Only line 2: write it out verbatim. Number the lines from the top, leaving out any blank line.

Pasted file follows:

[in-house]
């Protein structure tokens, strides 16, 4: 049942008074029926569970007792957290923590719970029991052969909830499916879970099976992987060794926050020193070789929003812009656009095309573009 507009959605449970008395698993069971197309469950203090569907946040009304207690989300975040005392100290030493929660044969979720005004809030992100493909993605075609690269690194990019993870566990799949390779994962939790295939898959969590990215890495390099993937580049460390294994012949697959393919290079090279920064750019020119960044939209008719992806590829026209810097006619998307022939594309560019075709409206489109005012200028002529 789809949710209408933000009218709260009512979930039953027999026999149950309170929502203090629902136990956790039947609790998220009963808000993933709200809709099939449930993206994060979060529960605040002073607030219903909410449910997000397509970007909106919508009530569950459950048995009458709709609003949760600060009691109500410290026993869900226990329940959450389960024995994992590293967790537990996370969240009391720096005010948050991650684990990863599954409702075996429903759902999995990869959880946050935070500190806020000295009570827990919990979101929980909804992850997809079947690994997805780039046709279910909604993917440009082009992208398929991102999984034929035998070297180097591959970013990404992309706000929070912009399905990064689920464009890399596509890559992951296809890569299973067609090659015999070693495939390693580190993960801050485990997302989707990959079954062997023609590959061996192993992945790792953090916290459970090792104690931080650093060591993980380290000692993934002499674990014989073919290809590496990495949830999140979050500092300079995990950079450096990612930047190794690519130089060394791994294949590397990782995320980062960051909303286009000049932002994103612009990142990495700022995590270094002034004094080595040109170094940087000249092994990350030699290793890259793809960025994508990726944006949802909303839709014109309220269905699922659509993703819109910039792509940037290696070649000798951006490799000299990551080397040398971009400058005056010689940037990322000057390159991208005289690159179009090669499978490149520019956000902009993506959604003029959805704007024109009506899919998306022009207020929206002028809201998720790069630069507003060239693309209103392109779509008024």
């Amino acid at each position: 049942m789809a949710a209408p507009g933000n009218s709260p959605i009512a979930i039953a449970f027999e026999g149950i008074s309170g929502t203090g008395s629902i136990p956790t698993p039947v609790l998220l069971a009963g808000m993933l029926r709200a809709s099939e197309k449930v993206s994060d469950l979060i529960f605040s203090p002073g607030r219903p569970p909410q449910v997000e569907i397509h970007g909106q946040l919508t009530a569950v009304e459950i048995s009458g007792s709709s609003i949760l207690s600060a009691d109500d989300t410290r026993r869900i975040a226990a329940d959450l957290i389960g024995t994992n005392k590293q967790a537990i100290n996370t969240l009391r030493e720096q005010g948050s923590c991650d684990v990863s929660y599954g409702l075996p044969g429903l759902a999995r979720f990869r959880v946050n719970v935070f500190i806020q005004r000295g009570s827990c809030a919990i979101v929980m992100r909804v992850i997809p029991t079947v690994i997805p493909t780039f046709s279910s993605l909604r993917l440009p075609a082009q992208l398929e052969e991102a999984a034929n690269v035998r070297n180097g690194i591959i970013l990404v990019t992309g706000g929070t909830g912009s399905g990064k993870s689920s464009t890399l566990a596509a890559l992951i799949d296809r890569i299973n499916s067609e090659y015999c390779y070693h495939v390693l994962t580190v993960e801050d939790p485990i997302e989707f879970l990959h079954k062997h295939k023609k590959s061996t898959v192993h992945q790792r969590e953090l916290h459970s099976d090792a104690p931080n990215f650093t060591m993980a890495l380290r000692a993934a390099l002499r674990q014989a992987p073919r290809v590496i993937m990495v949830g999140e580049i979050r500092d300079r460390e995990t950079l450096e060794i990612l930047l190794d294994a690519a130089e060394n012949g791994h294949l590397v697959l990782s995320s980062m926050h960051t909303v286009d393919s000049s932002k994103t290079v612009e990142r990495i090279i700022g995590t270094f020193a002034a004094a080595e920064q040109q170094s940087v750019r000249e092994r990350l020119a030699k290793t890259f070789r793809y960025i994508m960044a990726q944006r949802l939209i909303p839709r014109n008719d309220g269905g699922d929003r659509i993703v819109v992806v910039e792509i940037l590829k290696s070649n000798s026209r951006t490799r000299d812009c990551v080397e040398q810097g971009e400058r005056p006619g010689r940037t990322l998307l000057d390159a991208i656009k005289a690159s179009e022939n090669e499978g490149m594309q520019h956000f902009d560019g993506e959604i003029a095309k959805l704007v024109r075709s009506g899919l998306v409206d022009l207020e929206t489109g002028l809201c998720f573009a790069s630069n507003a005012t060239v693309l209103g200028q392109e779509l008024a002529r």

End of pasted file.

């Protein structure tokens, strides 16, 4: 049942008074029926569970007792957290923590719970029991052969909830499916879970099976992987060794926050020193070789929003812009656009095309573009 507009959605449970008395698993069971197309469950203090569907946040009304207690989300975040005392100290030493929660044969979720005004809030992100493909993605075609690269690194990019993870566990799949390779994962939790295939898959969590990215890495390099993937580049460390294994012949697959393919290079090279920064750019020119960044939209008719992806590829026209810097006619998307022939594309560019075709409206489109005012200028002529 789809949710209408933000009218709260009512979930039953027999026999149950309170929502203090629902136990956790039947609790998220009963808000993933709200809709099939449930993206994060979060529960605040002073607030219903909410449910997000397509970007909106919508009530569950459950048995009458709709609003949760600060009691109500410290026993869900226990329940959450389960024995994992590293967790537990996370969240009391720096005010948050991650684990990863599954409702075996429903759902999995990869959880946050935070500190806020000295009570827990919990979101929980909804992850997809079947690994997805780039046709279910909604993917440009082009992208398929991102999984034929035998070297180097591959970013990404992309706000929070912009399905990064689920464009890399596509890559992951296809890569299973067609090659015999070693495939390693580190993960801050485990997302989707990959079954062997023609590959061996192993992945790792953090916290459970090792104690931080650093060591993980380290000692993934002499674990014989073919290809590496990495949830999140979050500092300079995990950079450096990612930047190794690519130089060394791994294949590397990782995320980062960051909303286009000049932002994103612009990142990495700022995590270094002034004094080595040109170094940087000249092994990350030699290793890259793809960025994508990726944006949802909303839709014109309220269905699922659509993703819109910039792509940037290696070649000798951006490799000299990551080397040398971009400058005056010689940037990322000057390159991208005289690159179009090669499978490149520019956000902009993506959604003029959805704007024109009506899919998306022009207020929206002028809201998720790069630069507003060239693309209103392109779509008024």